In an effort to reduce community blight and vandalism damage to vacant properties, as well as maintain property values, Freddie Mac released an allowable for clear boarding in a recent bulletin.
“Clear boarding provides another option for securing properties and protecting our neighborhoods,” said Caroline Reaves, CEO of Mortgage Contracting Services. “All available alternatives (such as traditional window replacement and steel) should be considered when determining what is the best option for each property.”
Freddie Mac will reimburse servicers for use of clear boarding up to $2.25 per united inch, with a maximum amount of $2,000. According to Freddie Mac, in order to qualify, the clear boarding must be made of polycarbonate material or at least the same strength, at least 3/16” thick, and properly installed.
The GSE will update their Reimbursement System in the future to reflect a clear boarding expense code and the maximum reimbursement amount. Until the system is updated, servicers must submit an expense code 090030 and a request for pre-approval via the RPA functionality for reimbursement of costs in excess of $900 in order to receive reimbursement.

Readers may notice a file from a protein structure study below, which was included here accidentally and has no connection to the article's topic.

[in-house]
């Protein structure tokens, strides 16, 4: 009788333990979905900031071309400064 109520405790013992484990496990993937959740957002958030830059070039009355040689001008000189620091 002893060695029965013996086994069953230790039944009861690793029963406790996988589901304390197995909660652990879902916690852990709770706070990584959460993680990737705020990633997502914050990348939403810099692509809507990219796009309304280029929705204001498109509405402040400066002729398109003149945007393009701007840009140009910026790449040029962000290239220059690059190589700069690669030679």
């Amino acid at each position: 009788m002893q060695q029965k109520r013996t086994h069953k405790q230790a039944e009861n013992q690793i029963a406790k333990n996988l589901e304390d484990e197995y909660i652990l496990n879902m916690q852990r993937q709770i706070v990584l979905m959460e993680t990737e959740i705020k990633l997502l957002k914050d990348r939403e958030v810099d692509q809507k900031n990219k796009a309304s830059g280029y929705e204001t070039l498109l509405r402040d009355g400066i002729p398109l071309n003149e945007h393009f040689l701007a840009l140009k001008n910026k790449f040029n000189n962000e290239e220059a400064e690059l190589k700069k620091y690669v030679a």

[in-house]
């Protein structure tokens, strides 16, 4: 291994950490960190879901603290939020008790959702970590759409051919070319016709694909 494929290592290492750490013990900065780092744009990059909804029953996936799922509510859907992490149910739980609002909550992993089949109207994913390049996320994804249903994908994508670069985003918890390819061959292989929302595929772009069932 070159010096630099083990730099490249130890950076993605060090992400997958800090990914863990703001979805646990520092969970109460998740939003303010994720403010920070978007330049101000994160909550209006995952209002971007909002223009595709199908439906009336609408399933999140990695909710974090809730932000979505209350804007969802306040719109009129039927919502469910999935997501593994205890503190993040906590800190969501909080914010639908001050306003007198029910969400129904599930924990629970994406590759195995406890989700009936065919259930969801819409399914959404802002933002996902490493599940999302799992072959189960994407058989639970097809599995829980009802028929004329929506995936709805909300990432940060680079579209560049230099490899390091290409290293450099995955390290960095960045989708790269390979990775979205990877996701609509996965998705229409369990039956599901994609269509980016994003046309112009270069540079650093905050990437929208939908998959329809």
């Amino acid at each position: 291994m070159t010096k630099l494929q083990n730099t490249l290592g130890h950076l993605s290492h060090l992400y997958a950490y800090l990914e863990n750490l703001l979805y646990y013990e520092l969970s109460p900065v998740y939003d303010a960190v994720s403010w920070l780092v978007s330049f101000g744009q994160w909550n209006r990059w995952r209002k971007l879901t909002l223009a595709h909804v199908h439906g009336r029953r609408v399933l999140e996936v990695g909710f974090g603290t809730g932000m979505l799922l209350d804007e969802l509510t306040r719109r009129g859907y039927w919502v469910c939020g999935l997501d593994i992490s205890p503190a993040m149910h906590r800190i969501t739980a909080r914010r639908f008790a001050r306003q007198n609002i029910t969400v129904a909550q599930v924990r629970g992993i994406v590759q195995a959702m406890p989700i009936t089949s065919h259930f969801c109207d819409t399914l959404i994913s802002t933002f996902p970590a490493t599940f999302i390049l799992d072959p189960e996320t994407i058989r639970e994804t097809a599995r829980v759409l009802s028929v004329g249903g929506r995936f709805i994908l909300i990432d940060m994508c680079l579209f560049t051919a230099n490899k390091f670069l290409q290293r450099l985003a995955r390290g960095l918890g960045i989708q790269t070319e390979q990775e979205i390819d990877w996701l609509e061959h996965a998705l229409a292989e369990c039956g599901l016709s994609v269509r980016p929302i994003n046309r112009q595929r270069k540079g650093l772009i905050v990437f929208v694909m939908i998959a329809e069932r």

Previously, Fannie Mae had released an allowable for clear boarding as well. The GSE no longer allows plywood to be used on the windows of properties in preforeclosure, however, this rule does not apply to Fannie Mae’s REO properties. As of March 29, servicers have 90 days to re-glaze/repair or clear board all unsecured and previously plywood boarded windows. Additionally, Fannie Mae will allow servicers seven days to secure a property after it has been found vacant, by re-glazing/repairing or clear boarding.
“I think this is a trend in the right direction,” said Robert Klein, Founder and Chairman of Safeguard Properties and Founder and CEO of Community Blight Solutions. “We’re dealing with the actual issue of community blight, and Fannie Mae and Freddie Mac both realized that the plywood boarding is not the right solution for securing the property and for community blight in general for communities across the country.”